As a novel centered entirely on women’s points of view, The Joy Luck Club grapples with the nuances of sexism. On an explicit scale, the forced marriage of Lindo to her childish husband, Tyan-yu, shows the powerlessness of being a woman in pre-modern China. Without any say in her future, Lindo is used as barter to please a more powerful family. Sexual assault and domestic abuse feature in each of the mothers’ personal histories. However, Tan does not only highlight blatant acts of sexism, but also carefully considers smaller aggressions against her female characters in daily life, which add up to life-altering problems. Lena’s husband Harold, who is also her boss, repeatedly denies Lena a raise, saying that it’d be awkward to reward his wife in front of other employees. Even though she has earned the company the most profit, she remains passive to maintain peace in her marriage. This power imbalance ultimately ruins her, as she grows resentful of Harold’s unwillingness to listen and cherish her. Similar instances of small, but constant, devaluations of all the protagonists show that sexism is not singular to one cultural experience, but universally shared as an oppressive force in their lives.
Sexism and Power ThemeTracker
Sexism and Power Quotes in The Joy Luck Club
In America I will have a daughter just like me. But over there nobody will say her worth is measured by the loudness of her husband’s belch. Over there nobody will look down on her, because I will make her speak only perfect American English.
“This feather may look worthless, but it comes from afar and carries with it all my good intentions." And she waited, year after year, for the day she could tell her daughter this in perfect American English.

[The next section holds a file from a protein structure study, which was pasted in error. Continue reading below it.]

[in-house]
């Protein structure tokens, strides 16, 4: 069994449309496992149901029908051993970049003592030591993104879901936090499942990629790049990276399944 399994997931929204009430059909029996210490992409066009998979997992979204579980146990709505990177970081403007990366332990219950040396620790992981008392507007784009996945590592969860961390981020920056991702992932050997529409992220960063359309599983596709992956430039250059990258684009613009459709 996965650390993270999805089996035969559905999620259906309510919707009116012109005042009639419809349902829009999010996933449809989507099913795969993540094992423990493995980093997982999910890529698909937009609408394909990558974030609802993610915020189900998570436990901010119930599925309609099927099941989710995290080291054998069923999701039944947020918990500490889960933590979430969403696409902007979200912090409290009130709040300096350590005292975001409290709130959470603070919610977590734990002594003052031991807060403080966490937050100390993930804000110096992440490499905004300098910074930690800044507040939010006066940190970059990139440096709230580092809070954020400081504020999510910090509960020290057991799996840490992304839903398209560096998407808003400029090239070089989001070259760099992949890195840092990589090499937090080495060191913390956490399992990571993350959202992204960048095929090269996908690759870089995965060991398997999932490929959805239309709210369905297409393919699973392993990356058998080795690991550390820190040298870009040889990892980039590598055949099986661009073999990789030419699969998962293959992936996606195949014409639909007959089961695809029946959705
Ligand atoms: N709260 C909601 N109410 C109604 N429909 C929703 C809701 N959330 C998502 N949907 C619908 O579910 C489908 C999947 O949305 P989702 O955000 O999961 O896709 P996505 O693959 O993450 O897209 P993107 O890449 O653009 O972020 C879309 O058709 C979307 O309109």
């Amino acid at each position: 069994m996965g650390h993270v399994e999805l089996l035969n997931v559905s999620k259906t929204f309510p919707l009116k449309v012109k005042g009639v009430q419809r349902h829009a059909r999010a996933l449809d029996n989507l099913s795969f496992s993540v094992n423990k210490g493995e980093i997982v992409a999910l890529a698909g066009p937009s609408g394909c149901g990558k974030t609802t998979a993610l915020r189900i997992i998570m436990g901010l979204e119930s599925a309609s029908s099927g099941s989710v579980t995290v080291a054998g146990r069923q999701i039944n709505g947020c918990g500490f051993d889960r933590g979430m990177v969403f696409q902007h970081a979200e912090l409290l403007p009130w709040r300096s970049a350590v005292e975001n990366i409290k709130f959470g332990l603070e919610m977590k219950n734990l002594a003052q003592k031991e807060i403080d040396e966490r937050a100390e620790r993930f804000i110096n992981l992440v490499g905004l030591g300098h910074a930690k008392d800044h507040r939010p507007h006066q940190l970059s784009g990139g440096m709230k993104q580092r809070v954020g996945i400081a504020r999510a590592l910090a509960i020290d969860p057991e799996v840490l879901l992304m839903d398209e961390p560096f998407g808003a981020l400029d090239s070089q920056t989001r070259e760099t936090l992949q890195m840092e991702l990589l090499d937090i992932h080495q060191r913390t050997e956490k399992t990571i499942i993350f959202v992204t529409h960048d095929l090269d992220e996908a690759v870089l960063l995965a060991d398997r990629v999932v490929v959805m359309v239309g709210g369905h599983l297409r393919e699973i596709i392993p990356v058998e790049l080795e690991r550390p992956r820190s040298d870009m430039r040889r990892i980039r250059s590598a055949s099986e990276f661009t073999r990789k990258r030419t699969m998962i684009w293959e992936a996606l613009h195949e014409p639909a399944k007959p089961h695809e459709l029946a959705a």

I once sacrificed my life to keep my parents’ promise. This means nothing to you, because to you promises mean nothing. A daughter can promise to come to dinner, but if she has a headache, if she has a traffic jam, if she wants to watch a favorite movie on TV, she no longer has a promise.
I had no choice, now or later. That was how backward families in the country were. We were always the last to give up stupid old-fashioned customs. In other cities already, a man could choose his own wife, with his parents’ permission of course. But we were cut off from this new type of thought. You never heard if ideas were better in another city, only if they were worse.
All these years I kept my true nature hidden, running along like a small shadow so nobody could catch me. And because I moved so secretly now my daughter does not see me. She sees a list of things to buy, her checkbook out of balance, her ashtray sitting crooked on a straight table. And I want to tell her this: we are lost, she and I, unseen and not seeing, unheard and not hearing, unknown by others
“What is a secret wish?”
“It is what you want but cannot ask,” said Amah.
"Why can’t I ask?"
"This is because…because if you ask it…it is no longer a wish but a selfish desire," said Amah. "Haven’t I taught you – that it is wrong to think of your own needs? A girl can never ask, only listen."
And my mother loved to show me off, like one of the many trophies she polished. She used to discuss my games as if she had devised the strategies… and a hundred other useless things that had nothing to do with my winning.
Over the years, I learned to choose from the best opinions. Chinese people had Chinese opinions. American people had American opinions. And in almost every case, the American version was much better. It was only later that I discovered there was a serious flaw with the American version. There were too many choices, so it was easy to get confused and pick the wrong thing.
Ted pulled out the divorce papers and stared at them. His x’s were still there, the blanks were still blank. "What do you think you’re doing? Exactly what?" he said.
And the answer, the one that was important above everything else, ran through my body and fell from my lips: "You can’t just pull me out of your life and throw me away."